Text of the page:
Endless traffic jams, apartment and office blocks lying vacant, and poorly maintained public facilities – welcome to Phnom Penh in the year 2038.
Research carried out by independent think tank Future Forum, which was presented during a Rotary Club of Phnom Penh Metro meeting on Tuesday, projected a future in which Phnom Penh would see a high amount of economic investment with a low level of city planning.
The research, which has yet to be finalized, is based on current trends and projections and was divided into four possible scenarios that Phnom Penh could face in its developmental future.
Senior policy and research advisor Marcus Mohlin, who presented the research, said the variables that could lead to a high amount of investment combined with a high amount of city planning, much like Singapore, are available. However, the current dearth of political will to make serious inroads in city planning, preferring it being left to the wills of the free market was the more likely scenario.
“We think that’s the most likely scenario, we’re going to see certain investments, but we’re going to see high rises that remain empty, we’re going to see the same pattern that we are seeing today,” he said on Tuesday.
“The worst-case scenario is high economic development, and a city hall that says, ‘It’s up to you guys’.
“We’re going to see the city develop, but we’re also going to see traffic congestion, sewage that isn’t working, it’s going to be anarchy. This is our worst-case scenario.”
The nine-month-long research was designed as a real estate investment pitch for investors to gauge whether the capital is worth economic investment.
Mohlin said it was critical City Hall not leave urban planning up to the market, as it will only exacerbate the capital’s existing problems.
While the research is based on Phnom Penh’s future, it is hard not to see what Future Forum’s projections are based on.
The newly opened Platinum Bay condominium in Boeung Keng Kang features 222-units, with only 10 of them occupied, as investors and experts debate whether the market is in the midst of a bubble.
Meanwhile, local media reported yesterday residents living in house boats on the Tonle Sap lake have fled toward Phnom Penh to escape runaway sewage from the capital.
It is these issues, Mohlin said, which highlighted the importance for City Hall and the government to take decisive actions so that it’s predictions do not become a reality.
“Sewage, traffic and similar issues must be resolved before the market forces are let loose to develop any areas – otherwise we will end up with areas that are not sustainable in the longer run,” he said.
City Hall spokesman Meth Measpheakdey, who labelled the research as ‘baseless’, questioned whether the researchers lived in Phnom Penh as they failed to see the improvements it was making.
“Not only have the Phnom Penh Administration, but also our partners, worked hard to contribute to the development of the city,” he said.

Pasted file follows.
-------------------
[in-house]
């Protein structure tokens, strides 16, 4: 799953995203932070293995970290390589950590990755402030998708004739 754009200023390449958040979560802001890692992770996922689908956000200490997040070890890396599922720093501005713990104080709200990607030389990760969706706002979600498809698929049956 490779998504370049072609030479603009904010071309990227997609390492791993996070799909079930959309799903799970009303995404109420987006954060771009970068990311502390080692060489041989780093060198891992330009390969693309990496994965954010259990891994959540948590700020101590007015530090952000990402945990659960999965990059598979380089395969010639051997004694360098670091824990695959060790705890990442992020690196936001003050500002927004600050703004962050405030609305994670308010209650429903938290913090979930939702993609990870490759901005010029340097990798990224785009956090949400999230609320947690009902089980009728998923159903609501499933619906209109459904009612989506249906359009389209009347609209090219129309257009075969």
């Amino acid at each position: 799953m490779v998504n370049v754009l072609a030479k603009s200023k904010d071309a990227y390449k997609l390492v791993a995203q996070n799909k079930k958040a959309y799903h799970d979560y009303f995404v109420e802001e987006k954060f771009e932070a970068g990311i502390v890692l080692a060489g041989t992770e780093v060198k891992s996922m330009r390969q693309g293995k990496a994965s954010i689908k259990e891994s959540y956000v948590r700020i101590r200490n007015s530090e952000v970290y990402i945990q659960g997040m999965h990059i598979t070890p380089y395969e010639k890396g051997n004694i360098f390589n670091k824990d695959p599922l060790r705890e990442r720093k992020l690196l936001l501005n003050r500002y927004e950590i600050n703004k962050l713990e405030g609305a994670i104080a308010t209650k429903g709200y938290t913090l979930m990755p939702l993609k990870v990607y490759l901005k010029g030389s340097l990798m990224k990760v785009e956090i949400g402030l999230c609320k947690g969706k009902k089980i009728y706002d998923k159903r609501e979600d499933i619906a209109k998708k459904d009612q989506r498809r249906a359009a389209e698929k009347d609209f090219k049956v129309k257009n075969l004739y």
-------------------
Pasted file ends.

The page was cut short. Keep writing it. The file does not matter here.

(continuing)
“Are they living in Phnom Penh or elsewhere, that’s why they don’t know about the city?”
He referred to City Hall’s cooperation with the Japanese International Cooperation Agency (JICA) in recently installing 100 traffic lights, which JICA funded, around the capital in order to ease congestion.
He admitted, however, that only 12 of the 100 traffic lights are operational despite the deal being inked last year.
He also stated the country’s political stability and security as an attractor to investors.
“They saw this evidence, they want to do business here and the construction (sector) is growing,” he said.
City Hall is cooperating with JICA to develop a 2035 master plan of the city, as well as plans on transportation and sewage, however funds from the national budget have yet to be allocated to it.
JICA was unable to comment as of press time.
Mohlin emphasised that Future Forums’ projections were not set in stone, nor designed to predict the future, but were based on the trends of today. He also noted that Phnom Penh had the opportunity to become a poster child of urban planning, if the correct regulations were implemented and enforced.
“If the government takes control and starts doing action planning, starts enforcing regulations, this country could become an example,” he said.
This sentiment was previously echoed by research conducted by the Royal University of Phnom Penh released last month, which said while there were challenges, Cambodia had the chance to cut its carbon emissions, particularly in Phnom Penh, with correct urban planning policy levers.
“There are promising signs on the horizon including the recent shift towards hydropower, discussions of urban master planning, transport via waterways, and citizens being fed up with traffic gridlock and poor air quality,” the report said.
“Policy makers, planners, and citizens, engaged at multiple levels, can push for a shift towards a low carbon economy, in large part because it is an opportunity to enhance everyday life, particularly in the city.”
Mohlin said there needed to be greater coordination between the public and private sectors if this was to be achieved.
“Only the government can allocate money to these things, combining the public and private sectors together, but we’re not seeing that.”